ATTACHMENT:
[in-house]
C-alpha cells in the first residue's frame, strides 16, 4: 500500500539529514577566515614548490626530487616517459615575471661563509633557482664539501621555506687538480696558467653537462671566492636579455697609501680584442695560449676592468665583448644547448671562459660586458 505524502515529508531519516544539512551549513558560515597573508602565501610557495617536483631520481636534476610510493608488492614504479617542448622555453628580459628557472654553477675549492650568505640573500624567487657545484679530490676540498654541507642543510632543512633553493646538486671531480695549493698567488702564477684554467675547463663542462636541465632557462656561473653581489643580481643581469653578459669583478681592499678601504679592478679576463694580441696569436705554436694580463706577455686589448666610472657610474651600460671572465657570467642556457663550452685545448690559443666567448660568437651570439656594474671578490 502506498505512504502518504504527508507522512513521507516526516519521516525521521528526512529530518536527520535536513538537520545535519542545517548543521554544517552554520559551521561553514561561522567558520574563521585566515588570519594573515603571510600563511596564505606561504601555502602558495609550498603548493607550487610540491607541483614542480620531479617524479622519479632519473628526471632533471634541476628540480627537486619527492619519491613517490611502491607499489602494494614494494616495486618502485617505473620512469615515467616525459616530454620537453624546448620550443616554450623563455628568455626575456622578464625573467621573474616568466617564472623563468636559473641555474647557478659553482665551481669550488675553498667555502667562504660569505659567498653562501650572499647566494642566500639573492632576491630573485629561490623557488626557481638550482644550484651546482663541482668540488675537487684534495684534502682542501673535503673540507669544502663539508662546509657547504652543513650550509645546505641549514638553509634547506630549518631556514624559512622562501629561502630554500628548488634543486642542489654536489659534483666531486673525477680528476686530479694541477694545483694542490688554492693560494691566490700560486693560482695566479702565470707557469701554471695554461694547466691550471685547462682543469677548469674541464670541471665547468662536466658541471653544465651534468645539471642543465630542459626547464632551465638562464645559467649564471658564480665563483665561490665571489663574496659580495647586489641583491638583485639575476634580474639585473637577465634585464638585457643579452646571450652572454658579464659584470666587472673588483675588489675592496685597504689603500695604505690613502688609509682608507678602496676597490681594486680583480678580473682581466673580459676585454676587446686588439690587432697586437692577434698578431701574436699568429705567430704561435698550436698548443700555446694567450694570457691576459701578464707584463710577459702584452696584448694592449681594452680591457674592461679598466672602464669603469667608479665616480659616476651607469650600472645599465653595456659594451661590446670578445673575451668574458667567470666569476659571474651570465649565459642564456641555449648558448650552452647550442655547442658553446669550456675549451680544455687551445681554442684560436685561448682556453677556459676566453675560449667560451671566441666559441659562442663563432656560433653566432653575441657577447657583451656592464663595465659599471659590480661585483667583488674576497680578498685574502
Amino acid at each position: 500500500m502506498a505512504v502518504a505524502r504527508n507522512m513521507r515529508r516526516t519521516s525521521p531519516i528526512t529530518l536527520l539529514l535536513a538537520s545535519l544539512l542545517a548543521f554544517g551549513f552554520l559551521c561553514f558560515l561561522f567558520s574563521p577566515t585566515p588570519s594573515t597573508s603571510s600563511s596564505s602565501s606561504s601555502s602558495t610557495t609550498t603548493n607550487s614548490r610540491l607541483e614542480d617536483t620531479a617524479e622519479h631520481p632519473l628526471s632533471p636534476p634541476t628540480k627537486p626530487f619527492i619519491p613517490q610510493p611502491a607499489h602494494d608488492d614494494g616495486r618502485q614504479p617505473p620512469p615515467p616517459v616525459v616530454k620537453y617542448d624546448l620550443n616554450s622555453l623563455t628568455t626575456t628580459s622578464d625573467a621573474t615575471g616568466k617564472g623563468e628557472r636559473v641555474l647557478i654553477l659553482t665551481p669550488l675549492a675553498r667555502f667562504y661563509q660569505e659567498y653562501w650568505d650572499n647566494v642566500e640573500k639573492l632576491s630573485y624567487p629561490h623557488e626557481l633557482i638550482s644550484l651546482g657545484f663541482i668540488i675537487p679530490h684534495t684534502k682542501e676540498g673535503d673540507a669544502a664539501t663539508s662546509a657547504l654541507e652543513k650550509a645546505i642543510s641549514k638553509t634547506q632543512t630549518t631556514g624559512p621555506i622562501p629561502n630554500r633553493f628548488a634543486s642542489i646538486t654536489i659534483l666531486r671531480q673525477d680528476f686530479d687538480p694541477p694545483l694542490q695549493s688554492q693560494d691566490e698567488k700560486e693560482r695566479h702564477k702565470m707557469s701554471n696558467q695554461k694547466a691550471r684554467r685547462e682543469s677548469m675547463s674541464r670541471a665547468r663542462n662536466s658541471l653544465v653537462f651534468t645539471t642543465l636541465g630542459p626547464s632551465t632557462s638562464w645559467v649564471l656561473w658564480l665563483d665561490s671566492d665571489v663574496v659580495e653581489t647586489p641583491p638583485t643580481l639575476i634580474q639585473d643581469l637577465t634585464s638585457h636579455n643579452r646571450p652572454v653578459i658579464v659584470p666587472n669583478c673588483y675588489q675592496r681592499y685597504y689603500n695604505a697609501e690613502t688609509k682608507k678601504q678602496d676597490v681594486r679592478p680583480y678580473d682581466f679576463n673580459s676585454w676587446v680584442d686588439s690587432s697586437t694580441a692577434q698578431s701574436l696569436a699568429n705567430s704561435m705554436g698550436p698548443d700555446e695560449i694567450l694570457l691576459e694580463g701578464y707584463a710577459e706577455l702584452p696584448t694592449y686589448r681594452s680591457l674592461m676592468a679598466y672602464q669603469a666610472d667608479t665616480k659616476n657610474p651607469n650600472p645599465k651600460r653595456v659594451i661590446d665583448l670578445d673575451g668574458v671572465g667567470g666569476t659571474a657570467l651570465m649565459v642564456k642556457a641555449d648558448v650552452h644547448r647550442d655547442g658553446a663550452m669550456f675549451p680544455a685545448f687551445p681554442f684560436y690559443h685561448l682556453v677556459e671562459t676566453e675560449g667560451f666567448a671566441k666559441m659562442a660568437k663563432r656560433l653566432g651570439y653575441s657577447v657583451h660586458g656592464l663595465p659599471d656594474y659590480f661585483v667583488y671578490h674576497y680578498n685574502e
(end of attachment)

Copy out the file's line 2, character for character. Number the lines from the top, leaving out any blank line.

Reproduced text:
C-alpha cells in the first residue's frame, strides 16, 4: 500500500539529514577566515614548490626530487616517459615575471661563509633557482664539501621555506687538480696558467653537462671566492636579455697609501680584442695560449676592468665583448644547448671562459660586458 505524502515529508531519516544539512551549513558560515597573508602565501610557495617536483631520481636534476610510493608488492614504479617542448622555453628580459628557472654553477675549492650568505640573500624567487657545484679530490676540498654541507642543510632543512633553493646538486671531480695549493698567488702564477684554467675547463663542462636541465632557462656561473653581489643580481643581469653578459669583478681592499678601504679592478679576463694580441696569436705554436694580463706577455686589448666610472657610474651600460671572465657570467642556457663550452685545448690559443666567448660568437651570439656594474671578490 502506498505512504502518504504527508507522512513521507516526516519521516525521521528526512529530518536527520535536513538537520545535519542545517548543521554544517552554520559551521561553514561561522567558520574563521585566515588570519594573515603571510600563511596564505606561504601555502602558495609550498603548493607550487610540491607541483614542480620531479617524479622519479632519473628526471632533471634541476628540480627537486619527492619519491613517490611502491607499489602494494614494494616495486618502485617505473620512469615515467616525459616530454620537453624546448620550443616554450623563455628568455626575456622578464625573467621573474616568466617564472623563468636559473641555474647557478659553482665551481669550488675553498667555502667562504660569505659567498653562501650572499647566494642566500639573492632576491630573485629561490623557488626557481638550482644550484651546482663541482668540488675537487684534495684534502682542501673535503673540507669544502663539508662546509657547504652543513650550509645546505641549514638553509634547506630549518631556514624559512622562501629561502630554500628548488634543486642542489654536489659534483666531486673525477680528476686530479694541477694545483694542490688554492693560494691566490700560486693560482695566479702565470707557469701554471695554461694547466691550471685547462682543469677548469674541464670541471665547468662536466658541471653544465651534468645539471642543465630542459626547464632551465638562464645559467649564471658564480665563483665561490665571489663574496659580495647586489641583491638583485639575476634580474639585473637577465634585464638585457643579452646571450652572454658579464659584470666587472673588483675588489675592496685597504689603500695604505690613502688609509682608507678602496676597490681594486680583480678580473682581466673580459676585454676587446686588439690587432697586437692577434698578431701574436699568429705567430704561435698550436698548443700555446694567450694570457691576459701578464707584463710577459702584452696584448694592449681594452680591457674592461679598466672602464669603469667608479665616480659616476651607469650600472645599465653595456659594451661590446670578445673575451668574458667567470666569476659571474651570465649565459642564456641555449648558448650552452647550442655547442658553446669550456675549451680544455687551445681554442684560436685561448682556453677556459676566453675560449667560451671566441666559441659562442663563432656560433653566432653575441657577447657583451656592464663595465659599471659590480661585483667583488674576497680578498685574502